Back to Existential Coaching and Positive Psychology 2.0 No more than 20 years old, existential coaching is just as it sounds, an existentialist approach to coaching. It dovetails nicely with a development in psychology termed Existential Positive Psychology or Positive Psychology 2.0 by Dr. Paul Wong.

Positive psychology is a newer branch of psychology concerned with what’s right with people — the traits, habits, emotions, etc. that go along with happiness, resilience, and thriving. Wong’s PP2.0 refers to a development in positive psychology that acknowledges and examines the darker and more challenging sides of human psychology and how they relate to human well-being. As Lightning McQueen learns from Doc Hudson, “Turn right to go left,” we learn from Dr. Wong, Turn dark to go light.

Given the typically positive, forward-moving, goal-centric orientation of coaching and the characteristically dark and challenging nature of existentialism, Yannick Jacob finds a combination of the two can be understood through the lens of PP2.0. That is, existential coaching allows healthy, functioning individuals to learn and develop new behaviors and ways of thinking through managed conversations that address the themes of existentialism within the context of one’s life and current concerns, allowing greater functioning, well-being, and even thriving.

 

Real-World Applications So, that’s the dry bones of this stuff. What does that look like in real life? What things could you work on with an existential coach?

  • Anxiety. What if some of your anxiety was not all about you but inherent in the human condition? Would that change your relationship to it? You might choose to work with a coach on distinguishing between these types of anxiety and effective responses and ways of coping with each.

  • The meaning of life. What if there is no meaning of life other than what you decide it is? That sounds like an overwhelming responsibility and even a dark reality, but it can also be seen as an exciting responsibility and a liberating reality. Even if you don’t buy the initial premise, you might still benefit greatly from discussing with a coach what life means to you and how to make choices that align with and support that recognition.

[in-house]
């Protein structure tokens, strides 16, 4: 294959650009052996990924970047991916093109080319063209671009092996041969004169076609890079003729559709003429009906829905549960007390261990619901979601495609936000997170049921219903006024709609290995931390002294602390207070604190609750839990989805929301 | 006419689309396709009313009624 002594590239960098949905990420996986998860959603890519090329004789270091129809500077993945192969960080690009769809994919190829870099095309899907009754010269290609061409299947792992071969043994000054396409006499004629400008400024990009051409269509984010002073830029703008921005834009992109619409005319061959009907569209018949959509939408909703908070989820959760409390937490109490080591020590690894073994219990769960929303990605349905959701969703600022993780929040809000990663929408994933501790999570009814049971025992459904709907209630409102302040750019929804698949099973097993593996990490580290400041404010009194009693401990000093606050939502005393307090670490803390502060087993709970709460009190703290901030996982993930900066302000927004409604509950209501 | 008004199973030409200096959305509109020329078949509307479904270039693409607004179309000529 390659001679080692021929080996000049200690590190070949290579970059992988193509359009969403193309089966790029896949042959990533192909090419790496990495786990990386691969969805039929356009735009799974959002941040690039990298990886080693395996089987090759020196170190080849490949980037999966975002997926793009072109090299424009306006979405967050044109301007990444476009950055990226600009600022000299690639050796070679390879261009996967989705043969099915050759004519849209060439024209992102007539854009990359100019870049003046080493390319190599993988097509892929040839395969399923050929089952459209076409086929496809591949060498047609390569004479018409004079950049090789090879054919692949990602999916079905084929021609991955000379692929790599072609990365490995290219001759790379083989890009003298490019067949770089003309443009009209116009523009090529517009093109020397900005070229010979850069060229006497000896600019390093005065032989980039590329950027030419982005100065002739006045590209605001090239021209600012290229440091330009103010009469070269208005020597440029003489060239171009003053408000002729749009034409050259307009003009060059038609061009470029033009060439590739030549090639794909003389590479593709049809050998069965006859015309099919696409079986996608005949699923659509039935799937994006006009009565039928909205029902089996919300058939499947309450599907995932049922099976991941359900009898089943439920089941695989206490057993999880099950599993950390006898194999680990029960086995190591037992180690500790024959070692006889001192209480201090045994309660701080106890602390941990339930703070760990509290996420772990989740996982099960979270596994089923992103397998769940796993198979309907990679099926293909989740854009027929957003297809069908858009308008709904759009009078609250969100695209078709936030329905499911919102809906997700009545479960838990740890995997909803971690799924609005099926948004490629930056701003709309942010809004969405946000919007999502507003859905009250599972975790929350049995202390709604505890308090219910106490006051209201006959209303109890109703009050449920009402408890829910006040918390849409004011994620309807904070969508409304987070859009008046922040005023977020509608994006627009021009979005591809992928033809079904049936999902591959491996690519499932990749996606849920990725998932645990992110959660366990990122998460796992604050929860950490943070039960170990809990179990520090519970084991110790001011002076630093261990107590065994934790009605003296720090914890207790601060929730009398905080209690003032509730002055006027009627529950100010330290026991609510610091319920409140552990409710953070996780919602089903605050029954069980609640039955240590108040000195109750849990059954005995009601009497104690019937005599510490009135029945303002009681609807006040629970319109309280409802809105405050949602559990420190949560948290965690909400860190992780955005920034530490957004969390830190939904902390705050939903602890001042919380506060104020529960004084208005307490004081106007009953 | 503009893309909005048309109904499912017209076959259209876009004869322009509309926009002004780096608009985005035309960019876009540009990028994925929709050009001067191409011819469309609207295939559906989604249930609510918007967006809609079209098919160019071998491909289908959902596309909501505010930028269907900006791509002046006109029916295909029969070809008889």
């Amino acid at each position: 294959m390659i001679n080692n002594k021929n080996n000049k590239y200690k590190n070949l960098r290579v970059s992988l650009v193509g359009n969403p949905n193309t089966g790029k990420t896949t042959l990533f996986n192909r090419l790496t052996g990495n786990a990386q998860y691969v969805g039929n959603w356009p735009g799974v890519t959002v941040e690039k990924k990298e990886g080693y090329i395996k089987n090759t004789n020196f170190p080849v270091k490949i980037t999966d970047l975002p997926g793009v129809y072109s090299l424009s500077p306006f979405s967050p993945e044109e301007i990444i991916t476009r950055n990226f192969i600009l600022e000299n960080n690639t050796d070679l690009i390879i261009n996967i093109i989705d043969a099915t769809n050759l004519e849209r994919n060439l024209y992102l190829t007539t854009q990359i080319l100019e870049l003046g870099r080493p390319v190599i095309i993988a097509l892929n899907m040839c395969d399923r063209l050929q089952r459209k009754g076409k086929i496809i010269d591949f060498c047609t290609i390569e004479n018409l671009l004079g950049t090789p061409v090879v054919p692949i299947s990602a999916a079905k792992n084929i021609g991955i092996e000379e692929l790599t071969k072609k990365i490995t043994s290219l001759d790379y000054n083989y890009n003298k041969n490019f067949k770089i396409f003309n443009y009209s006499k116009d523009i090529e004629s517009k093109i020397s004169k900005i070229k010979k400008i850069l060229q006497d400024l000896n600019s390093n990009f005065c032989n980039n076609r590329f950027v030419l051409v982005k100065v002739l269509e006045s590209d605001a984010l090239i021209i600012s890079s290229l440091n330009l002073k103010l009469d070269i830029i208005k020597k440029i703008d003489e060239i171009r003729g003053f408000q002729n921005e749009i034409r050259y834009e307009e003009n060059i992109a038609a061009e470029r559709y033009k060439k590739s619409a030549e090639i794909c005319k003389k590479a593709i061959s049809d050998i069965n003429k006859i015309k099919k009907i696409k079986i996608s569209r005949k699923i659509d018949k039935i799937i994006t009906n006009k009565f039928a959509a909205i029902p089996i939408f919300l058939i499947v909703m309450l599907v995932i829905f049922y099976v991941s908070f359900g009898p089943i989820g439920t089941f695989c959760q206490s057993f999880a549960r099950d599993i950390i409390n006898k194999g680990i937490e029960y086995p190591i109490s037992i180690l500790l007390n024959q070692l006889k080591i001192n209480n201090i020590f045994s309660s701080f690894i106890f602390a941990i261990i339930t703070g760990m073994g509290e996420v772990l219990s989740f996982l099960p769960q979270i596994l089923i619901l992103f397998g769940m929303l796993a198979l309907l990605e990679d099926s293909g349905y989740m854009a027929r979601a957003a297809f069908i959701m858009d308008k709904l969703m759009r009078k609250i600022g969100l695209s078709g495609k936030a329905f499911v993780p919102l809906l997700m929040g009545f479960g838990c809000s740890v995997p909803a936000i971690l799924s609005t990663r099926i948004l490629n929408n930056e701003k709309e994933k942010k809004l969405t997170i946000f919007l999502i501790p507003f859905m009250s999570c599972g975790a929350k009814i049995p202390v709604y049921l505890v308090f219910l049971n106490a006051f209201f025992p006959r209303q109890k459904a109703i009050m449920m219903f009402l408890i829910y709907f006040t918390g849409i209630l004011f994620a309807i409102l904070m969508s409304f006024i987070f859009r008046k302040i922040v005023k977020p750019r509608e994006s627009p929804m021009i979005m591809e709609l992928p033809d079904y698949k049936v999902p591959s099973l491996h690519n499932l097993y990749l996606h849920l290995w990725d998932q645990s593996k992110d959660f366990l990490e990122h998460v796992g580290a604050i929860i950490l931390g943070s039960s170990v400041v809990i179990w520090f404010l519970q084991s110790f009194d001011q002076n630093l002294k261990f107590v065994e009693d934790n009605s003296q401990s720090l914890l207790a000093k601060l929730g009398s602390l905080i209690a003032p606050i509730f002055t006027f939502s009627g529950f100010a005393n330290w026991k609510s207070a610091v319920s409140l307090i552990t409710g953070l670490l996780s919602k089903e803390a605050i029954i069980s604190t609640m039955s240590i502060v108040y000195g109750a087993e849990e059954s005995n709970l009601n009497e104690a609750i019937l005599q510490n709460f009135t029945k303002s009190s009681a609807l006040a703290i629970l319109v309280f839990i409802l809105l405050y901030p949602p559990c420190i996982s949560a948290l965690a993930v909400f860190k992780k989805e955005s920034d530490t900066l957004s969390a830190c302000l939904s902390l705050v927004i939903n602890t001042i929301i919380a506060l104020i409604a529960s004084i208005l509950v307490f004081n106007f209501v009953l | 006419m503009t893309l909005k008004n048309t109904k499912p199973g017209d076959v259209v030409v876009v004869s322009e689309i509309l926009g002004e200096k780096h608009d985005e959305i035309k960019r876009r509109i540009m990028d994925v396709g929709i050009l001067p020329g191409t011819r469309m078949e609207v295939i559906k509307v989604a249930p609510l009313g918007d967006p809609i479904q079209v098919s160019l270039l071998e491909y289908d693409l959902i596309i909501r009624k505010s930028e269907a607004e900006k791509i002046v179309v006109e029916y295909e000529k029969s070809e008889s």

• The inevitability of death. An unexpected diagnosis, a tragic accident, the loss of a loved one, random musings, aging…all may have us contemplating where we’re heading. We can process this hard fact of life and what we might want to change, how we want to live in the time we have, with the facilitated conversations of coaching.

  • Alone. Together. Alone Together. Being a solitary being can be isolating. We long to connect with others, but there’s always some distance. The other can’t always fully know us or be who we want or need them to be. We are individuals seeking and making meaning, and so are they. The practical, goal-oriented, personal satisfaction focus of coaching can help us chill out and cultivate and enjoy the best of this dual situation. We get to have our individual experience and relationships.

  • Responsibility. As individuals creating our lives in the context of various constraints, it’s up to us to make the best of it. No one is coming to save us, to do it for us. We can work with a coach, however, in accepting this responsibility and using it to our advantage.

  • Authenticity. We’re individuals. We’re creating meaning. We’re taking responsibility for our lives. We acknowledge death. We’re putting anxiety in its proper context. How do we remain authentic? True to ourselves and the realities of existence? Through coaching, we can sort these things out, evaluate where we’re at and our options, and have an accountability partner in keeping it real.

 

A Parting Word There’s no need for everyone to run out and get an existential coach (though that would be very cool), but I hope you take a few things away from this:

  • Coaching is not a fluffy accessory or therapy-light. It is its own distinct field and yields robust outcomes.

  • The existentialist themes of freedom, choice, responsibility, authenticity, creation of meaning, self and other, and anxiety are rich places for philosophical reflection, for beginning to construct your own infrastructure of understanding and values.

  • Turn dark to go light. Exploring the darker themes of existence and the darker outputs of our minds and emotions can be a path to greater wellness. To go deeper on this, check out Dr. Paul Wong’s “What Is PP2.0? Why Is It Necessary for Mental Health During the Pandemic?”